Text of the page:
Why Fair Use matters for students and faculty: Fair Use the the exception in copyright law that allows for the use of copyrighted material for educational and scholarly purposes - with some caveats.
What is Fair Use?
- An exception in copyright law that allows you to use another person’s copyrighted work without permission.
- Used by individuals to assess reuse of copyrighted works.
According to Chapter 1, Section 107 of the Copyright Act:
If works protected by copyright are used "for purposes such as criticism, comment, news reporting, teaching , scholarship, or research, is not an infringement of copyright. In determining permitted uses for a work in any particular case, consider the four factors:
1. Purpose and character of the use
- Will it be for commercial or non-profit uses?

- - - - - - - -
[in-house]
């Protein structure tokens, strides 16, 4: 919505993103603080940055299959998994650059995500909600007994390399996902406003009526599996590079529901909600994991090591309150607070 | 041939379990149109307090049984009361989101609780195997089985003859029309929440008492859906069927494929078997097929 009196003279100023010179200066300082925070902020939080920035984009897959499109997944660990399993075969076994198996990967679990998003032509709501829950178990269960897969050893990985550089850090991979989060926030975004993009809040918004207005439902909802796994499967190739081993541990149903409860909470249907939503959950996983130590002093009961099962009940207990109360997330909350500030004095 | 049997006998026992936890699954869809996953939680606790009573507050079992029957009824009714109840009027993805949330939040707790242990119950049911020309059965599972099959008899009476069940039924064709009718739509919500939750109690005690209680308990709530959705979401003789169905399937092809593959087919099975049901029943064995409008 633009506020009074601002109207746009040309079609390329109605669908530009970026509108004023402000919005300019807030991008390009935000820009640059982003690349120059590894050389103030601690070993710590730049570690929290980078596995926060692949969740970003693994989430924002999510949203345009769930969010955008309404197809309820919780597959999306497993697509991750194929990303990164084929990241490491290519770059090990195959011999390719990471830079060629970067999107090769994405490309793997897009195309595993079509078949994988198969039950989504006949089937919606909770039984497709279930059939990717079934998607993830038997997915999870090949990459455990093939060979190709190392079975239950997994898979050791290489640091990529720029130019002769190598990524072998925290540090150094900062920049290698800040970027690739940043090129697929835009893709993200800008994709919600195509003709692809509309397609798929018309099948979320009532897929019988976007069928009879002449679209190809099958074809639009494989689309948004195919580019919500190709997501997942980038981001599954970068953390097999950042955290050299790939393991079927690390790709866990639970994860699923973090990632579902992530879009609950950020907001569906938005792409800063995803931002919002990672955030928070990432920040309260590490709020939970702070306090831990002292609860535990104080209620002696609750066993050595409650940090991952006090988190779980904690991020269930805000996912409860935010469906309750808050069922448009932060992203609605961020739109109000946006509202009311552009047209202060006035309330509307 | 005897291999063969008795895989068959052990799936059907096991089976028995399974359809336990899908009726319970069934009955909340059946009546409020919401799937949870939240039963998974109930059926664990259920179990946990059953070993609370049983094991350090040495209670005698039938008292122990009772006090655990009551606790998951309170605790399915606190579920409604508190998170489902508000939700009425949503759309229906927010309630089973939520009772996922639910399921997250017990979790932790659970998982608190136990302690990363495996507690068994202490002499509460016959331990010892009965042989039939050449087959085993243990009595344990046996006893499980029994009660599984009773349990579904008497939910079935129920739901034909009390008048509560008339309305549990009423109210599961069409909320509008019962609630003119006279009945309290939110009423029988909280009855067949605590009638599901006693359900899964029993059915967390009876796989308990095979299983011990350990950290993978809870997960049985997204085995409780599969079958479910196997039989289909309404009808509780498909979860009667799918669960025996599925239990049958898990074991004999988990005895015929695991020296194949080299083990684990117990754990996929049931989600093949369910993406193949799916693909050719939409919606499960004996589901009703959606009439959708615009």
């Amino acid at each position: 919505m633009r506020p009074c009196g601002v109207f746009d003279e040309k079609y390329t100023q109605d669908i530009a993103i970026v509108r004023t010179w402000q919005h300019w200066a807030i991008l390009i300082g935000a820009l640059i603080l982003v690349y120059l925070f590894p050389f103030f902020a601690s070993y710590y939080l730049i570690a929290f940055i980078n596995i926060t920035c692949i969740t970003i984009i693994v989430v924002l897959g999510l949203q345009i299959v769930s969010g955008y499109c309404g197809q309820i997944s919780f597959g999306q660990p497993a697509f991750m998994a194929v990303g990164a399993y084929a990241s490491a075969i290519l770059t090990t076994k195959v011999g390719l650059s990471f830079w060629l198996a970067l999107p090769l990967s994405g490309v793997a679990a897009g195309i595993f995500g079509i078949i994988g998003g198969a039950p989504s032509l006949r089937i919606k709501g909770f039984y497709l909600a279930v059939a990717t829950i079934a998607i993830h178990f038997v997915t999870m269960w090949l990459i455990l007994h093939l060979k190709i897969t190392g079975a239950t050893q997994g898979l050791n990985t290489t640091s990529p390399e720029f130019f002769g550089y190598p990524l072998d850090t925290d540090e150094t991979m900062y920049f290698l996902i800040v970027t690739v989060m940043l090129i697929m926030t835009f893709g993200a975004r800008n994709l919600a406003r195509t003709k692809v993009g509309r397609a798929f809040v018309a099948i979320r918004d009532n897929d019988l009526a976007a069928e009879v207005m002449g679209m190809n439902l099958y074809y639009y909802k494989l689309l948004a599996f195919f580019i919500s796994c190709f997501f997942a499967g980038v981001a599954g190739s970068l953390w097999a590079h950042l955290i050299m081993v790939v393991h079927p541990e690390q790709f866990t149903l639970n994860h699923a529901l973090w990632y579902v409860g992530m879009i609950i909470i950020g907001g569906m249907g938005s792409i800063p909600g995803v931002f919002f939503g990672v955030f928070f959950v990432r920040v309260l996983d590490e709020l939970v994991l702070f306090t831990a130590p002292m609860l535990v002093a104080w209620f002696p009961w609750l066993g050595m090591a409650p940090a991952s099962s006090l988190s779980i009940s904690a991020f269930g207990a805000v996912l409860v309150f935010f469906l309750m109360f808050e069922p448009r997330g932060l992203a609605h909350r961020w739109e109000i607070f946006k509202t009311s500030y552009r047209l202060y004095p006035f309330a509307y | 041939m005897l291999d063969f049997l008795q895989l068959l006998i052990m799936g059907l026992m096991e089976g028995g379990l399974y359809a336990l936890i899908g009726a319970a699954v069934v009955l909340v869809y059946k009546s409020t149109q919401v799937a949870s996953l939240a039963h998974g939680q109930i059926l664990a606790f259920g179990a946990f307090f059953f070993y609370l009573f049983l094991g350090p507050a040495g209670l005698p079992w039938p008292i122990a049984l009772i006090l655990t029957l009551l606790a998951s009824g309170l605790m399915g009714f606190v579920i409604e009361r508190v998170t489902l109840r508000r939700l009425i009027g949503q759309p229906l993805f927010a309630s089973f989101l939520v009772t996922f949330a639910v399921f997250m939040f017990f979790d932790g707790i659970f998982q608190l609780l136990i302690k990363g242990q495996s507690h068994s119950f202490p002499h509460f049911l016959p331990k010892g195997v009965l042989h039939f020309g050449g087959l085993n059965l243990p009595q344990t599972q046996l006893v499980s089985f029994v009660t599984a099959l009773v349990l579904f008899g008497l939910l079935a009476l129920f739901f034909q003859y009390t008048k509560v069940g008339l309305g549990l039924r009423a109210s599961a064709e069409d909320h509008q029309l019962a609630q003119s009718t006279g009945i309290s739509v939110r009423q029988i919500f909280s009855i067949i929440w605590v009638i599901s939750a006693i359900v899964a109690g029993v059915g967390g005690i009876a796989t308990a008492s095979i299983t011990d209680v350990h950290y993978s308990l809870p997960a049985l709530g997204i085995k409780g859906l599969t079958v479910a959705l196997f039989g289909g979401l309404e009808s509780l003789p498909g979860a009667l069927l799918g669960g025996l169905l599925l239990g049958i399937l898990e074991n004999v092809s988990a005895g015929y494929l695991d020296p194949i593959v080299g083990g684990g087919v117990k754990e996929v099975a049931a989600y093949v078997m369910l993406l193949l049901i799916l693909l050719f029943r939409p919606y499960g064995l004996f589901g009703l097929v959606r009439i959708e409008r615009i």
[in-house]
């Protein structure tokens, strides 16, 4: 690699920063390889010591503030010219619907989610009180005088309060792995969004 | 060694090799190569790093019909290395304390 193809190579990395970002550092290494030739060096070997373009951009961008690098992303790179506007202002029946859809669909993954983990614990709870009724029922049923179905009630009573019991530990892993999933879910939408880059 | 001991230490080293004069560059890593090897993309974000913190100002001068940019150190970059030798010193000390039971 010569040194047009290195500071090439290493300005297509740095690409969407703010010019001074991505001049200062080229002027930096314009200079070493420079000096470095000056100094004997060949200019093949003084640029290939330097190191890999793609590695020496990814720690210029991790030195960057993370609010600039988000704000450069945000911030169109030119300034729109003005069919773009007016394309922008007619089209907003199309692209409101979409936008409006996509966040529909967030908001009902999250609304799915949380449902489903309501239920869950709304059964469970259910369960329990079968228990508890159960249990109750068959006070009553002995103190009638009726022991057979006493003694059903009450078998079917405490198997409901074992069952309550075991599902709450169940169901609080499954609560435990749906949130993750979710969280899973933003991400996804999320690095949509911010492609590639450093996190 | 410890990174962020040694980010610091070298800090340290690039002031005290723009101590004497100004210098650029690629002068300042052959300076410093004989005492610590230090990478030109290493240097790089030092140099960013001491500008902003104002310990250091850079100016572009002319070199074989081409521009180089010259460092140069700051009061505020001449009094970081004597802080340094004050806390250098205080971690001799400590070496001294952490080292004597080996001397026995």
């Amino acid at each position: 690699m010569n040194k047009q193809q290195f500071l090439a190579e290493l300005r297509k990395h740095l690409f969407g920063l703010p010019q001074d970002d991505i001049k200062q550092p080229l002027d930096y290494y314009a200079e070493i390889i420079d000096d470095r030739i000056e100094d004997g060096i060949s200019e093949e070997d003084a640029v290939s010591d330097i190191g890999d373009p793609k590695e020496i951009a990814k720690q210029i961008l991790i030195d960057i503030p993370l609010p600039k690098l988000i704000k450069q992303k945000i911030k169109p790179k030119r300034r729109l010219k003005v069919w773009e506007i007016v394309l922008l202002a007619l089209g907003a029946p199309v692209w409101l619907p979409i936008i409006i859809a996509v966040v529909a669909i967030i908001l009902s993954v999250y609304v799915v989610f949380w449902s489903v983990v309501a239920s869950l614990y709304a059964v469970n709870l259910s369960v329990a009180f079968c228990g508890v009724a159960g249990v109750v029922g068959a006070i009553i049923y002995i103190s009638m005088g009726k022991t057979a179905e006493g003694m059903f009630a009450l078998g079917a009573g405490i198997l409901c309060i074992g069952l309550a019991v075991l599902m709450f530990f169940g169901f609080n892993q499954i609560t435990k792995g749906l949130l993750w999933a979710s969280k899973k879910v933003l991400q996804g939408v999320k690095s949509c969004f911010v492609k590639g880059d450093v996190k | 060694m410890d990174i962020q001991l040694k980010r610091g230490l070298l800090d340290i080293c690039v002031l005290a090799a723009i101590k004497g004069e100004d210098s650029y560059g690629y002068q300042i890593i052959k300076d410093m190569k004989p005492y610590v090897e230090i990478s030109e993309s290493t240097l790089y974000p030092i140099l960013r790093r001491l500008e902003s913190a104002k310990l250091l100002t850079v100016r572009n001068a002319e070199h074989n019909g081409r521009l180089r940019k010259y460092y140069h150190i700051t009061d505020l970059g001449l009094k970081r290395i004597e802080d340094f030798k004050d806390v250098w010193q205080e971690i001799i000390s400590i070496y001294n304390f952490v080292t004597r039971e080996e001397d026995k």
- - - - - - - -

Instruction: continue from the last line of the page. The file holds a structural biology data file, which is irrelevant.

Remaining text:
- Is the work transformative (does it convey a different message from the original work? *This is an important consideration since courts tend to favor transformative uses.
2. Nature of the copyrighted work
- More original work is given higher copyright protection. Fictional works, for example, will tend to be given more copyright protection while news and biographies will tend to be given less protection.
3. Amount and substantiality of the portion used
- How much of the work will be used? The entire work or an excerpt/portion?
4. Effect of the use upon the market for the copyrighted work
- Would the use of the work inhibit the ability of the original creator to profit from their work?
- Weighing each of these factors is not an exact science. Fair Use analysis is done on a case-by-case basis.
- More in-depth information about each of the four factors from Stanford University can be found here.